HRMS and analytics: A recipe for accurate operational HR reports

Your HRMS holds large quantities of data and is a natural source for reporting. Operational reporting from your HRMS can be a value-add to the business, in particular when you have strong analytics functionality and it is managed in an efficient manner. Here are key areas where you can make the best use of your analytics functionality to help manage operational reporting in HR.

1. Use all built-in analytics functionality to automate reports

When your HRMS has strong analytics functionality, it is an inefficient use of time and resources to not use it to its fullest. Reporting specialists are often tasked with building out reports for HR end users to run. These reporting experts will know the most efficient way to build reports to incorporate delivered features such as date prompts, filters, expressions and formatting such as percentages or dollars. Often, your HRMS vendor will include calculated fields as reporting options, for example, is employee age a delivered reporting field or do you need to perform a calculation of birthdate compared to today’s date?

Too often operational reporting is only seen as keeping the lights on rather than as a strategic advantage. The more that you use the advanced analytics features and functions in your HRMS reporting, the less time that your HR staff is spending on the logistics of report administration.

Recommended Reading: HRMS Software Guide - Find and compare HRMS software with analytics

2. Customize and distribute reports

I have seen a number of companies where the HRMS is capable of producing robust analytics but instead of setting up the system to deliver what the end-user requires directly to a user’s inbox, a workaround is established: a data dump is placed on a shared directory on a set schedule and individual users then go and retrieve the data and start to delete and perform manual steps in Excel. Often it’s the same steps each month as the same report is needed. When you have an HRMS with strong analytics functionality it is an up-front investment to establish specific user reports, but it is one that pays off in the long run. Also, defined analytics in your HRMS will reduce the risk of an unauthorized data release.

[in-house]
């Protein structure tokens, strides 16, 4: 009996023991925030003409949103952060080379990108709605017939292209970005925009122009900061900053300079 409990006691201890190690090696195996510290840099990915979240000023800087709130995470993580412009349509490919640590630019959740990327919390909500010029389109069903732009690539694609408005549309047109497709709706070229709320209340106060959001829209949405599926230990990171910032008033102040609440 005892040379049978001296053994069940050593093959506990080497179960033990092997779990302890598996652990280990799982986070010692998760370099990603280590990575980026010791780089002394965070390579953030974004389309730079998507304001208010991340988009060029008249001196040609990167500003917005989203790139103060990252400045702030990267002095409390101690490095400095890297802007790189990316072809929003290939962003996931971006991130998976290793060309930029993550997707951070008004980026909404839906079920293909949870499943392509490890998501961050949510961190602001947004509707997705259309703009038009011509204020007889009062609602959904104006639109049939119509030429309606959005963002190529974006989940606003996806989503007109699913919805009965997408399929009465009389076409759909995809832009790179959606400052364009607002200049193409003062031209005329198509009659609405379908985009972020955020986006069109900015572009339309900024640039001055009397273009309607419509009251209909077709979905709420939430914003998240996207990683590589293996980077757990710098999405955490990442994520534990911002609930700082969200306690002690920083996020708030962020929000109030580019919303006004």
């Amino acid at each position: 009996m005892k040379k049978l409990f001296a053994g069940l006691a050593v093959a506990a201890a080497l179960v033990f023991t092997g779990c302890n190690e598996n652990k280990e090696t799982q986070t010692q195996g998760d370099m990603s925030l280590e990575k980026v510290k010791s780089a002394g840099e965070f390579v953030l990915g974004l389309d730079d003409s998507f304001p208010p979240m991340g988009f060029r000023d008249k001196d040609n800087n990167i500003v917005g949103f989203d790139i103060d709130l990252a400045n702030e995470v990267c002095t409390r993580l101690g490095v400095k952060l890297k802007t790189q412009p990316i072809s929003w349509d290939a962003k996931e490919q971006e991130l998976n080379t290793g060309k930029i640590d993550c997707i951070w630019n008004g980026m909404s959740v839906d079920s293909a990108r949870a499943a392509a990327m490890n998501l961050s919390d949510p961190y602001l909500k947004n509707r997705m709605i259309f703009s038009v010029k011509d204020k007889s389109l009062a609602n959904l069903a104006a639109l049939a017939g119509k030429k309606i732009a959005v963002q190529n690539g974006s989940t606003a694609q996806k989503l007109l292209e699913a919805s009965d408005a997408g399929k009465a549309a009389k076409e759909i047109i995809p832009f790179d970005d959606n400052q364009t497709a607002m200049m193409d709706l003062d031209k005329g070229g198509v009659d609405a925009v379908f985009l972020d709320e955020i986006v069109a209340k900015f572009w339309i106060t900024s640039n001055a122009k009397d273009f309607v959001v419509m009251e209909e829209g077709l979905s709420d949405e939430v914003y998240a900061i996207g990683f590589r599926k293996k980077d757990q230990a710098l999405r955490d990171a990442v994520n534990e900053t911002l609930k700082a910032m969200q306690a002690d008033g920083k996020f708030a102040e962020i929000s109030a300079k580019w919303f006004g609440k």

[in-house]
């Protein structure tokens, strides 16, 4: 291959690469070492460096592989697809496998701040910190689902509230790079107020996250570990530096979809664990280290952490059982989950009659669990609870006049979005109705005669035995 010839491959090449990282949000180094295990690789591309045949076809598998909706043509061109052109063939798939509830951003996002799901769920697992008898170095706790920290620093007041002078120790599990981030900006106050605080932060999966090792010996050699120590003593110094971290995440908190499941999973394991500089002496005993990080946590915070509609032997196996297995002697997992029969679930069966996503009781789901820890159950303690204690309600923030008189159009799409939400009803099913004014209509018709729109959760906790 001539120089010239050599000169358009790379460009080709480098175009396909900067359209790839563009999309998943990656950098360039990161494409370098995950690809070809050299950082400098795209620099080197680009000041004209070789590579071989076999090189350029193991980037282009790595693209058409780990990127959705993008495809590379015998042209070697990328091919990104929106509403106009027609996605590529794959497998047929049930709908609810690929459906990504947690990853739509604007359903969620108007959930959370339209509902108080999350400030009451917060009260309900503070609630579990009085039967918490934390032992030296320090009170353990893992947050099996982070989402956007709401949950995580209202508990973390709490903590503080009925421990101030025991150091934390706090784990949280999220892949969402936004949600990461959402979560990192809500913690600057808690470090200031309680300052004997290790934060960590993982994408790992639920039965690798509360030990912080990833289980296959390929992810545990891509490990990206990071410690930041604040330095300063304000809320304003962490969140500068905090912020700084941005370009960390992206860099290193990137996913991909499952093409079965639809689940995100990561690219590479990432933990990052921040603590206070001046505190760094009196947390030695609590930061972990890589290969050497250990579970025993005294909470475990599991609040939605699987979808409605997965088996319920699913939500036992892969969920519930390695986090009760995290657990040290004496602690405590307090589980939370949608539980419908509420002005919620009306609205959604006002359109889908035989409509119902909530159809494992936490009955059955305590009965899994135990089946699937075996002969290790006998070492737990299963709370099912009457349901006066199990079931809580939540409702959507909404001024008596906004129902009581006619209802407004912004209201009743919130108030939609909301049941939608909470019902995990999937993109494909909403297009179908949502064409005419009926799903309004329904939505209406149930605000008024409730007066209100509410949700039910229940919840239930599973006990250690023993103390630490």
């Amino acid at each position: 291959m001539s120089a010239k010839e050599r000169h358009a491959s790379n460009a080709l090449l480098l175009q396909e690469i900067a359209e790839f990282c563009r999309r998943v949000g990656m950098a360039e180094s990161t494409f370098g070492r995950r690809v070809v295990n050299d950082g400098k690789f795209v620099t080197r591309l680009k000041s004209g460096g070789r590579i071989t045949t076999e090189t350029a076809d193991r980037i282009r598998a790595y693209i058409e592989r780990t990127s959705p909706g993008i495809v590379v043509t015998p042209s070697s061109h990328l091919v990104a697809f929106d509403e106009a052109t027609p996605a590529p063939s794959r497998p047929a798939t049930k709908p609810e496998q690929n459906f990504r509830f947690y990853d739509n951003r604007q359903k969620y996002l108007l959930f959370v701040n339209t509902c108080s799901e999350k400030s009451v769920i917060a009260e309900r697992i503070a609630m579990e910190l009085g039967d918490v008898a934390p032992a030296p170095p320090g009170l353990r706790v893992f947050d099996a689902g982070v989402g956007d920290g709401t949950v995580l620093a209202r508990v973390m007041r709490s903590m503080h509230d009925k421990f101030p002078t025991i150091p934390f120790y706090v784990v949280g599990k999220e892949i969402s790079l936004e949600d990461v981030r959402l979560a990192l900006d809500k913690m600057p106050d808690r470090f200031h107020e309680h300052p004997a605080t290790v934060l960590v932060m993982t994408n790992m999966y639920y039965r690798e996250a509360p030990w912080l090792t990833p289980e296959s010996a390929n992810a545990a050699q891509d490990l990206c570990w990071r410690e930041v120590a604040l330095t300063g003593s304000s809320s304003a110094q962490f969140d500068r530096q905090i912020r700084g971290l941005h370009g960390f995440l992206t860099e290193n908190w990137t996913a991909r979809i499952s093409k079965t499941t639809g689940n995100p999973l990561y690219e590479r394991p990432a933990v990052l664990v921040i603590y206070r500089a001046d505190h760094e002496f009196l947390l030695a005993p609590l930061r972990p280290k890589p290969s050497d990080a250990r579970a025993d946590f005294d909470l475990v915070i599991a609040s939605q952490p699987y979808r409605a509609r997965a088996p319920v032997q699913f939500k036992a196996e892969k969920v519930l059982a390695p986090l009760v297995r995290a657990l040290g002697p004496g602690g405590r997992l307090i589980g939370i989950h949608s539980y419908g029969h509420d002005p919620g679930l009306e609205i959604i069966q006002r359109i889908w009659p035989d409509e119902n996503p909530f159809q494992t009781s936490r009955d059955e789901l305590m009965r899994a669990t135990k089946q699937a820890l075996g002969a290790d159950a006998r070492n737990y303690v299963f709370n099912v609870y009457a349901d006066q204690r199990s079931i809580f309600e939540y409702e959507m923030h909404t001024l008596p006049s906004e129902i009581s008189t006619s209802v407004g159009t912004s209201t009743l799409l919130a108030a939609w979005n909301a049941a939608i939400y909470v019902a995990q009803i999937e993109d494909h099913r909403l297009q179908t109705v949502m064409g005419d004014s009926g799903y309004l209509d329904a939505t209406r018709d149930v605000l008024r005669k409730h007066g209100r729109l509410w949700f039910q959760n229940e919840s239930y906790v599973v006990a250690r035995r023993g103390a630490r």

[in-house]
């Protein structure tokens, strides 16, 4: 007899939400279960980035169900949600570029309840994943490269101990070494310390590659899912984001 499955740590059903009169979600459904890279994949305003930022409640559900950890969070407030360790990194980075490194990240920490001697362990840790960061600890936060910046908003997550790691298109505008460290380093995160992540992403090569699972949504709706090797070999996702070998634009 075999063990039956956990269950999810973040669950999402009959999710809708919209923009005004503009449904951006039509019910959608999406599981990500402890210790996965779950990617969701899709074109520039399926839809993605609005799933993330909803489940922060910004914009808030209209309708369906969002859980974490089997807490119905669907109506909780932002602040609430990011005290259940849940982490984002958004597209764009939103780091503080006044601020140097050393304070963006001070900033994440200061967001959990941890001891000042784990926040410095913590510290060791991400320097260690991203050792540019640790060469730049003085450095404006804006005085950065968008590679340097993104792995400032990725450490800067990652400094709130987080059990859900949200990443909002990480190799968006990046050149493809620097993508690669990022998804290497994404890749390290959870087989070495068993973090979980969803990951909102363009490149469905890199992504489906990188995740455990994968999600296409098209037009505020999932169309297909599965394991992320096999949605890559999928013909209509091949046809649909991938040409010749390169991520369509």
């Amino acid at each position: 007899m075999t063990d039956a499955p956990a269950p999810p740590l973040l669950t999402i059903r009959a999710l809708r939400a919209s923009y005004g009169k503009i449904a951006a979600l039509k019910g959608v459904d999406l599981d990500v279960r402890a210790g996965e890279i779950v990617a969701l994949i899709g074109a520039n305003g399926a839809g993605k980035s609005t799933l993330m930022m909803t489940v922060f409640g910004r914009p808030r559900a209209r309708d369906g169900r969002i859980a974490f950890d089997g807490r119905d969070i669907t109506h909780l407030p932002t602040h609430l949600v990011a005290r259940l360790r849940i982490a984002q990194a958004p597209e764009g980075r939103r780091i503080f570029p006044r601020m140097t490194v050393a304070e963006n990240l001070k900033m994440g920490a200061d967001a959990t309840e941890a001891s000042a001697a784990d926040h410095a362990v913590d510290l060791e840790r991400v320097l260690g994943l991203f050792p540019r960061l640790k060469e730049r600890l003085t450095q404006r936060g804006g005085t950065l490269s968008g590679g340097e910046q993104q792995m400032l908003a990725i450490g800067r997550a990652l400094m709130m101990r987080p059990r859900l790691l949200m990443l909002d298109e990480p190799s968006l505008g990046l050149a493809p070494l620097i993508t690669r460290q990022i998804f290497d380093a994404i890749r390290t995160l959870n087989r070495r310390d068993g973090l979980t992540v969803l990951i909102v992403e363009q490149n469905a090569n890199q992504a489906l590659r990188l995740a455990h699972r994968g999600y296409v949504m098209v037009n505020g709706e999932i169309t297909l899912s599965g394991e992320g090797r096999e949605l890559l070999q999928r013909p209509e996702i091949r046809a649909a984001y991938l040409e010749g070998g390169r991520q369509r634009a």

Do your operational reports consist only of lines of data or have you incorporated features such as charts and graphs? To show an increase in headcount, a visual picture such as a line graph is often more understandable than only the cold numbers and a strong HRMS will provide such options to you. Operational reports should not be limited to traditional Excel documents, keep an open mind about other means to distribute the data, such as targeted dashboards as a report output.

3. Design and maintain an analytics catalog

Operational reporting is often a regular event for HR staff, be it weekly new hire reports or monthly promotion reviews or the regular time to file reports in the talent acquisition area. Is someone building these operational reports from scratch each time? Do you have a master list of available reports? If you devote the time to implementing extensive analytics in your HRMS, it is a must to promote this functionality in an easy to find and use format to enable your HR team members to spend their hours in strategic activities rather than report administration.

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Heather Batyski

About the author…

Heather is an experienced HRMS analyst, consultant and manager. Having worked for companies such as Deloitte, Franklin Templeton and Oracle, Heather has first-hand experience of many HRMS solutions including Peoplesoft and Workday.

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Heather Batyski

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